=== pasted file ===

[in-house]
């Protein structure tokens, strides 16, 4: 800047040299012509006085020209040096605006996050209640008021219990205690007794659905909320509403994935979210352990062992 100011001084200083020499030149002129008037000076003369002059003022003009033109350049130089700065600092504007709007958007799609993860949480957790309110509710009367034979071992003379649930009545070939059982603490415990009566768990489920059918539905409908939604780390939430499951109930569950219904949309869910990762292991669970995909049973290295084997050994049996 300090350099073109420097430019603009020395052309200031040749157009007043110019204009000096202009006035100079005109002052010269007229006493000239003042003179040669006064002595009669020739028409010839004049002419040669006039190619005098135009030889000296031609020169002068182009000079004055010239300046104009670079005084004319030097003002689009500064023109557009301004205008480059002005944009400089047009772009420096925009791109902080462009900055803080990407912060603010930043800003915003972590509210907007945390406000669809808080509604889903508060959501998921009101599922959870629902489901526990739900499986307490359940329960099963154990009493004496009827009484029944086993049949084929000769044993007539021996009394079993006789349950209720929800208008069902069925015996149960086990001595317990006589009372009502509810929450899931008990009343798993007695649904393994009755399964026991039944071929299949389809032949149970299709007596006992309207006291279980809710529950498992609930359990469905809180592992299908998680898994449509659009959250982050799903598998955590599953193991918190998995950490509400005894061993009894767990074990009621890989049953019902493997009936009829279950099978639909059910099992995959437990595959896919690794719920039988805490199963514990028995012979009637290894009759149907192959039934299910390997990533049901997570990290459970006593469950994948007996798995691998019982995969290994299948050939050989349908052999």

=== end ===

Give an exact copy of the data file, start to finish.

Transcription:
[in-house]
């Protein structure tokens, strides 16, 4: 800047040299012509006085020209040096605006996050209640008021219990205690007794659905909320509403994935979210352990062992 100011001084200083020499030149002129008037000076003369002059003022003009033109350049130089700065600092504007709007958007799609993860949480957790309110509710009367034979071992003379649930009545070939059982603490415990009566768990489920059918539905409908939604780390939430499951109930569950219904949309869910990762292991669970995909049973290295084997050994049996 300090350099073109420097430019603009020395052309200031040749157009007043110019204009000096202009006035100079005109002052010269007229006493000239003042003179040669006064002595009669020739028409010839004049002419040669006039190619005098135009030889000296031609020169002068182009000079004055010239300046104009670079005084004319030097003002689009500064023109557009301004205008480059002005944009400089047009772009420096925009791109902080462009900055803080990407912060603010930043800003915003972590509210907007945390406000669809808080509604889903508060959501998921009101599922959870629902489901526990739900499986307490359940329960099963154990009493004496009827009484029944086993049949084929000769044993007539021996009394079993006789349950209720929800208008069902069925015996149960086990001595317990006589009372009502509810929450899931008990009343798993007695649904393994009755399964026991039944071929299949389809032949149970299709007596006992309207006291279980809710529950498992609930359990469905809180592992299908998680898994449509659009959250982050799903598998955590599953193991918190998995950490509400005894061993009894767990074990009621890989049953019902493997009936009829279950099978639909059910099992995959437990595959896919690794719920039988805490199963514990028995012979009637290894009759149907192959039934299910390997990533049901997570990290459970006593469950994948007996798995691998019982995969290994299948050939050989349908052999």